In previous article, we saved the changes to the solution to local Git repository. In this article, I explain how reset works both Git and Visual Studio.
Reset in Git
Reset is useful when you cancel commit(s). But how it really works?
1. Currently there are multiple commits. Run ‘git log –oneline’.
2. I want to reset to previous commit. Before doing so, check HEAD and ref files. It simply pointing to the latest commit.
3. Run ‘git reset –soft HEAD~1’ or ‘git reset –soft 16a378d’. While HEAD points to current commit, HEAD~1 points to previous commit. You can also use HEAD^ but it didn’t work in my environment. Seems like it was considered in different meaning. The soft option reset the commit, but do not remove objects from staging area. Run ‘git log’ and ‘git status’ once you reset. The commit 28e41d0 is gone.
4. Open Explorer to see if the commit object is really gone. And it still there!
5. How about HEAD and ref files? It now points to commit 16a378d.
6. Let’s try different option. Run ‘git reset –mixed 16a378d’. Mixed is the default option and it clears staging area, but not remove actual items. Run ‘git stauts’ after the reset. The class files are un-staged, but not removed from working directory.
7. Finally run ‘git reset –hard 16a378d’. Hard option removes items from working directory too. Therefore, no change in status results.
If you compare Solution Explorer and actual Explorer at this point, both Class2.cs and Class3.cs are gone.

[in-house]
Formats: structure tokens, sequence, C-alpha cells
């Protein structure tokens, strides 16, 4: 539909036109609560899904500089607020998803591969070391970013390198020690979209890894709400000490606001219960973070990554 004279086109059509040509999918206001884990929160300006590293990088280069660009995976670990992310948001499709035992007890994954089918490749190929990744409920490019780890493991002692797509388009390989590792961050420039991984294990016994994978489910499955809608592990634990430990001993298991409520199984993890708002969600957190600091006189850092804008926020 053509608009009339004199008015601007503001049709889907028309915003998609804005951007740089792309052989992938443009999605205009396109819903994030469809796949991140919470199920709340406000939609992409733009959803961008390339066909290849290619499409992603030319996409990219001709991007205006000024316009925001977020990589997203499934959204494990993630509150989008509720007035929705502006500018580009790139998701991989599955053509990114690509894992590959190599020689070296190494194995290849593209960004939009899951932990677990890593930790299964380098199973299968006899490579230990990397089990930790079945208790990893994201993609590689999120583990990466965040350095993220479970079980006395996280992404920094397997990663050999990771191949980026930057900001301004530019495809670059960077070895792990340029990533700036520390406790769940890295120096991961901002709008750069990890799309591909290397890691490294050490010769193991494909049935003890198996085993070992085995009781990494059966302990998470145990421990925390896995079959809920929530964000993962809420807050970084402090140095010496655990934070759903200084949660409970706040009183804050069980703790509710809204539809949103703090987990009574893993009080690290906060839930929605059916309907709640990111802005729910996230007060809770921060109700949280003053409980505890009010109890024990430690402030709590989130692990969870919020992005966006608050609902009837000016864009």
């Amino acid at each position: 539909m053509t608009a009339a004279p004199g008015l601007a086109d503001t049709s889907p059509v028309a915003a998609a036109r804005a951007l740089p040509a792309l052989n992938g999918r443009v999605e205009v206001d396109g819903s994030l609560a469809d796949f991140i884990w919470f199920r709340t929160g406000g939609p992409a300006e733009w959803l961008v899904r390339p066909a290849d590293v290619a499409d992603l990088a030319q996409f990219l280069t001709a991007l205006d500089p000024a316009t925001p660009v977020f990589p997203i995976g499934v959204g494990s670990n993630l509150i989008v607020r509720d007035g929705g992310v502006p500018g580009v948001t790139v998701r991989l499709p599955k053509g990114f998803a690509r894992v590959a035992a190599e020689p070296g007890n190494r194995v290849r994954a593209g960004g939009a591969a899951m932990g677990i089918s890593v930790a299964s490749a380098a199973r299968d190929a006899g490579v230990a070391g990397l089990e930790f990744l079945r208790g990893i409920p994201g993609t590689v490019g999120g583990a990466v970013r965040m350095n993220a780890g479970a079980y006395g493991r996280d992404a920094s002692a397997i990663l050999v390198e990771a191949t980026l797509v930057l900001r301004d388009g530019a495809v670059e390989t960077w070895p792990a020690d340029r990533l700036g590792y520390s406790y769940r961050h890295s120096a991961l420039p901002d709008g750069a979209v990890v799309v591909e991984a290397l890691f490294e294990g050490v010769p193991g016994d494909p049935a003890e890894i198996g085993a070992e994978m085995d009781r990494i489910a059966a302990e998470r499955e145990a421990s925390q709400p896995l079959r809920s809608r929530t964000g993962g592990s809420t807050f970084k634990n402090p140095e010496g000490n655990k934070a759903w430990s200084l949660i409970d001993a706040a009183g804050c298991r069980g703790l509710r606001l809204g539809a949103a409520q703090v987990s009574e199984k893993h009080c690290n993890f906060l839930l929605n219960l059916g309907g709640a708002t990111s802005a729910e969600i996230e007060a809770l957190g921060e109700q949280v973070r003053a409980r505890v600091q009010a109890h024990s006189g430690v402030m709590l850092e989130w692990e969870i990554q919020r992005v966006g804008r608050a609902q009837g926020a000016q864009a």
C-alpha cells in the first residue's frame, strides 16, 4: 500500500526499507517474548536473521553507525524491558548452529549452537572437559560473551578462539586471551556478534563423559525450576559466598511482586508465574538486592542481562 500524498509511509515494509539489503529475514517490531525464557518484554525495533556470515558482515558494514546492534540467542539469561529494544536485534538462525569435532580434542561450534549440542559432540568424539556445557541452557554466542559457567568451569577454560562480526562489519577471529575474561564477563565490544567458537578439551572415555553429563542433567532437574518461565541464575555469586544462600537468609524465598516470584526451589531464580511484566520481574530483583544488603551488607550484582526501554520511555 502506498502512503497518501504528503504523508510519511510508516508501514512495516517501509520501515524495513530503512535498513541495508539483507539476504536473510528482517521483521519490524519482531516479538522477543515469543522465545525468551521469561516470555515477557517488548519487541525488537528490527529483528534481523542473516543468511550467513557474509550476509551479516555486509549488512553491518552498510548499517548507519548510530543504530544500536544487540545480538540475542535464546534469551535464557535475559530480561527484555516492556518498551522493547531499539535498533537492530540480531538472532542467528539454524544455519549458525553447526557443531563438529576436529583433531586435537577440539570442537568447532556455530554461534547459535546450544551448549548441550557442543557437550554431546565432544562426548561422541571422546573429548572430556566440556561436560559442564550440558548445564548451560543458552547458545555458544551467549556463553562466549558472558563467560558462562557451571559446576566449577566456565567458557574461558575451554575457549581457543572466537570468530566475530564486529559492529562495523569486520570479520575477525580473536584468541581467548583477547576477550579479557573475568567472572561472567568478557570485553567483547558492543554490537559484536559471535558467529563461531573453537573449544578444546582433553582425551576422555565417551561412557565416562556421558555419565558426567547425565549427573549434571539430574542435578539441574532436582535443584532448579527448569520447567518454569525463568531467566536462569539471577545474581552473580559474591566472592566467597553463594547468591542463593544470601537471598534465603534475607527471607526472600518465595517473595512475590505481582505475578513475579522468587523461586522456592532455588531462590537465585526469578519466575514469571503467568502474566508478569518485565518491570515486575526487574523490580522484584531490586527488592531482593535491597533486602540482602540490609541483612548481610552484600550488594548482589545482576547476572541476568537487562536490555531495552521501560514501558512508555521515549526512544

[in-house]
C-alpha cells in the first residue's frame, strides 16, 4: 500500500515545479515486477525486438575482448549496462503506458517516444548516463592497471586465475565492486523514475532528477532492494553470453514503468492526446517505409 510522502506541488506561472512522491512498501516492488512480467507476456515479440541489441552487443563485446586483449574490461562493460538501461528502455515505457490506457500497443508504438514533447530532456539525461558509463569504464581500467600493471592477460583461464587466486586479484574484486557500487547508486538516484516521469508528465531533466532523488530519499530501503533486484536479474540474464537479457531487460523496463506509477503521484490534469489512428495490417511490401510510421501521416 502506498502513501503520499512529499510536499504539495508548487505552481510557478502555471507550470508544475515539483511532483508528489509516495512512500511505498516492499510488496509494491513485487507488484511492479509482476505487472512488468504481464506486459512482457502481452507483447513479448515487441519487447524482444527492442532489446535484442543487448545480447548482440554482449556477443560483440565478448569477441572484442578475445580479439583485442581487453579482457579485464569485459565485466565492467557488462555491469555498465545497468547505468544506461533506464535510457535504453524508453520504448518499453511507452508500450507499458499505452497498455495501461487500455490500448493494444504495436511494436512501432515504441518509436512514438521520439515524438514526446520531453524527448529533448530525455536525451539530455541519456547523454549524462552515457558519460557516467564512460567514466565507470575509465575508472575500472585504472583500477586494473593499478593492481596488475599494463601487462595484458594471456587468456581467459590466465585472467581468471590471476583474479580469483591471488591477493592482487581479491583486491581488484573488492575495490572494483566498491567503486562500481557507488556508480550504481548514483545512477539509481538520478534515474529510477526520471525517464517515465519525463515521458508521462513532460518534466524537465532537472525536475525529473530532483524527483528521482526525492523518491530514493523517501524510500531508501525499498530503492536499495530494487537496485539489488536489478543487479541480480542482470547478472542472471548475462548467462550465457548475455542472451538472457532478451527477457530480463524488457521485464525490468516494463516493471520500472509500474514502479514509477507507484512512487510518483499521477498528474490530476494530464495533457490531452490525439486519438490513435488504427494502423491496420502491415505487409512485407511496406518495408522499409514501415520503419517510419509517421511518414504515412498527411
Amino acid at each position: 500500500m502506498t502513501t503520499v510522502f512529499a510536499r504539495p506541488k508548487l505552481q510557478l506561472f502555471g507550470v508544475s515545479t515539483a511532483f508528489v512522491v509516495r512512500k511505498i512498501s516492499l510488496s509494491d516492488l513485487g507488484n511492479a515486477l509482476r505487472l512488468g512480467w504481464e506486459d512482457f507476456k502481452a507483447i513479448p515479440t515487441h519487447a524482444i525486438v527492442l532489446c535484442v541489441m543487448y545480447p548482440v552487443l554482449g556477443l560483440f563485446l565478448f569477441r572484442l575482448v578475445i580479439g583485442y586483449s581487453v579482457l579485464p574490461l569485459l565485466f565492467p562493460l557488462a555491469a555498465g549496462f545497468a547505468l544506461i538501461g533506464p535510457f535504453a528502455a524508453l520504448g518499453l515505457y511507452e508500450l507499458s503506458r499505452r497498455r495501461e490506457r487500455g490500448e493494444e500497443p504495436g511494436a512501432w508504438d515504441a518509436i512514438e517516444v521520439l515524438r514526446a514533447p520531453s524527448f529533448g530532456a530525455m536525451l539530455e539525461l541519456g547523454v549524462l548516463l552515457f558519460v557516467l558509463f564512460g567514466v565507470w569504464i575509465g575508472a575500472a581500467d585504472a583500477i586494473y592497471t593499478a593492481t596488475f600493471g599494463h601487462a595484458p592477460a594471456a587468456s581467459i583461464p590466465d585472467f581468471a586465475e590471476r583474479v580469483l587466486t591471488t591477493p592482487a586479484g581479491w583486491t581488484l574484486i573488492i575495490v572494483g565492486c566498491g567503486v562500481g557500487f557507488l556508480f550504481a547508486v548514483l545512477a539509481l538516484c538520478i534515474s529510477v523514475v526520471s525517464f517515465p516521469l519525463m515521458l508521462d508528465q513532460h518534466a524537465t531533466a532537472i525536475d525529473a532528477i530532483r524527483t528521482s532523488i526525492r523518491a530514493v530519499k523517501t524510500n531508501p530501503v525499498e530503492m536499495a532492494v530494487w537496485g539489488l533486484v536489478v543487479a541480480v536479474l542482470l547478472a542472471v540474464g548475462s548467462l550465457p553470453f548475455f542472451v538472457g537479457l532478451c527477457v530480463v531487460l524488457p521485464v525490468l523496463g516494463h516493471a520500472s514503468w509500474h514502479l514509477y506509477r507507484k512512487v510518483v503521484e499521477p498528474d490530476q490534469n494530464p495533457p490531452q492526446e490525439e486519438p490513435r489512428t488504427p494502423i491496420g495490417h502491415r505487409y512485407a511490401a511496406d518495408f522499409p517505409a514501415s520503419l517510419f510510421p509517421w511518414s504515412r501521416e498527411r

Reset the reset in Git
If you want to revise the reset, you can simply reset to the previous commit. Please note that you shouldn’t do this is you already ‘push’ the change to any remote. I will explain remote and why you don’t want to reset what you pushed in the future articles, but for now, just run ‘git reset –hard 28e41d0’. Confirm Class2.cs and Class3.cs file are back! Oh you forget the commit SHA1 hash? Then run ‘git reflog’ to see it.
Reset in Visual Studio
Now you are back to original status. It’s time to reset in VS.
1. Go to Team Explorer and click Changes. Team explorer is the place you can find Git related settings and actions a lot.
2. Click Actions | View History to open commit history.
3. Right click commit 16a378db and click RESET. You see mixed and hard options, but no soft option. Click hard option this time. This is equivalent to ‘git reset –mixed | — hard 16a378db’. So, you know what “Keep changes” means. It keeps the working directory, but un-stage items.
4. Go back to Solution Explorer and see Class2.cs and Class3.cs files are gone.
Reset the reset in Visual Studio
I couldn’t find a way to reset to deleted commit from VS. I also couldn’t find a way to see reflog. But you can still use git commands to do it.
According to this article, reset command actually won’t delete anything for 90 days by default. Git stores snapshot, means it has everything intact, therefore no panic when you did reset by mistake! In the next article, I look into branches. Go to next article.